Thursday, February 25, 2016

Study Suggests People With Psychiatric Illness Tend to Partner With Each Other

Understanding how psychiatric illness is transmitted across families and generations holds tremendous importance for both identifying and treating people who may develop a mental disorder, while also helping to understand the evolutionary trajectory of mental illness. A study published yesterday in JAMA Psychiatry has offered a clue in this regard, suggesting that people with psychiatric conditions are more likely to pair up with others who have psychiatric conditions.

Researchers from Karolinska Institutet in Sweden and the University of Carolina at Chapel Hill relied on population registers from Sweden to determine the nature and extent of nonrandom mating within and across psychiatric conditions, including attention-deficit/hyperactivity disorder (ADHD), autism spectrum disorder, schizophrenia, bipolar disorder, major depression, generalized anxiety disorder, substance abuse, and more.

For the purposes of comparison, cases of select nonpsychiatric conditions of similar incidence and age at onset were also identified, including Crohn’s disease, type 1 and type 2 diabetes mellitus, multiple sclerosis, and rheumatoid arthritis. Mating relationships were identified through marriage records or records of individuals being the biological parent of a child in other registers.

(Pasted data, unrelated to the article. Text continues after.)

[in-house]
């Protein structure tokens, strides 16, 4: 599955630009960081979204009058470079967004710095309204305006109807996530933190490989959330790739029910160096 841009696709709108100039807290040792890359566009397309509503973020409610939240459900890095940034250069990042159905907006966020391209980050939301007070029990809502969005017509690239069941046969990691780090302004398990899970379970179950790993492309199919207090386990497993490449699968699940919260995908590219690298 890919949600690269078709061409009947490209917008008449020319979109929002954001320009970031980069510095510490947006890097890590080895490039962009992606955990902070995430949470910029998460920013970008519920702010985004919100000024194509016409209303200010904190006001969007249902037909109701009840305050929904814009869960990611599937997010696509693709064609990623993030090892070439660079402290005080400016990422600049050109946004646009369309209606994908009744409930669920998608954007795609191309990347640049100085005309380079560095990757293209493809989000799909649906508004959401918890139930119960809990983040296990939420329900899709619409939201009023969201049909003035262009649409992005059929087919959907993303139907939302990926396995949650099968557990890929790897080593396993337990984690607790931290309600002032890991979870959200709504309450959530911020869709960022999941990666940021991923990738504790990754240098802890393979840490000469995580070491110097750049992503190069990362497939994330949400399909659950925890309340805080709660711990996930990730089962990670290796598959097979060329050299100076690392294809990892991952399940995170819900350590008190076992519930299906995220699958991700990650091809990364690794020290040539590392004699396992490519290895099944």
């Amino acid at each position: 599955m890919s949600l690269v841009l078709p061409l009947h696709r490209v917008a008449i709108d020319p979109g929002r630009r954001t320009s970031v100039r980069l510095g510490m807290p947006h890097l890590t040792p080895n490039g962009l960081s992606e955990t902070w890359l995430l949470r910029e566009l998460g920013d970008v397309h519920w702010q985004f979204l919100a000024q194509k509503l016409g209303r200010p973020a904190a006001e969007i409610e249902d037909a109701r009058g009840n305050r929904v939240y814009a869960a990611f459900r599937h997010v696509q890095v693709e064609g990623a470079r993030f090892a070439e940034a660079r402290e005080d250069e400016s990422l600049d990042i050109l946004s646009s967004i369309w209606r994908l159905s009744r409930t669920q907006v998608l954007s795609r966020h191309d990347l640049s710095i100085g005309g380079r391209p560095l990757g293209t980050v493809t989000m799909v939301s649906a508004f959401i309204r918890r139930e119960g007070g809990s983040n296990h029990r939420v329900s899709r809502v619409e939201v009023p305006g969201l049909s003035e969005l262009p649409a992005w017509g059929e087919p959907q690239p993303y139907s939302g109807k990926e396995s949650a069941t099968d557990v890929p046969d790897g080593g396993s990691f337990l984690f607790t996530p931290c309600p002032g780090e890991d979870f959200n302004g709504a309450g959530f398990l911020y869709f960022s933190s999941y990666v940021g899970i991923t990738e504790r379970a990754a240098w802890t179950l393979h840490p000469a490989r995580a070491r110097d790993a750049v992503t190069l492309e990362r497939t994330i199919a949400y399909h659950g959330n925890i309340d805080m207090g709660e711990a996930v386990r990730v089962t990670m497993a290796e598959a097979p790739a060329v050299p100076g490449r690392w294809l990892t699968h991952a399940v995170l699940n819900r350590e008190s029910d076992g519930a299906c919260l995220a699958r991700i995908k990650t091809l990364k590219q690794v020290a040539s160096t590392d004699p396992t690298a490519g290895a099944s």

On average, an individual’s psychiatric disorder was associated with a twofold to threefold increase in the likelihood that his or her mate would also have a psychiatric disorder, with slightly higher odds that it would be the same disorder. These risks were elevated in autism, ADHD, and schizophrenia. This trend was not seen in the nonpsychiatric disorders, with the exception of multiple sclerosis (but even this was a moderate effect compared to many psychiatric similarities).

“This phenomenon may hold important implications for how we understand the familial transmission of these conditions and the ubiquity of comorbidity and complex symptoms in clinical populations,” the study authors wrote. “Furthermore, the results challenge a fundamental assumption of current genetic research methods, suggesting that more attention to this issue is warranted.”

In a related editorial, Robert Plomin, Ph.D., of King’s College London and colleagues wrote, “Beyond genetics and genomics, assortative mating matters because it means that the person closest to an individual with a psychiatric disorder is also likely to have psychiatric problems, which could exacerbate problems for both spouses and their offspring.”

For more about the importance and implications of the heritability of psychiatric disorders, see the Psychiatric News article “Familial Mental Illness Risk Cuts Across Disorders.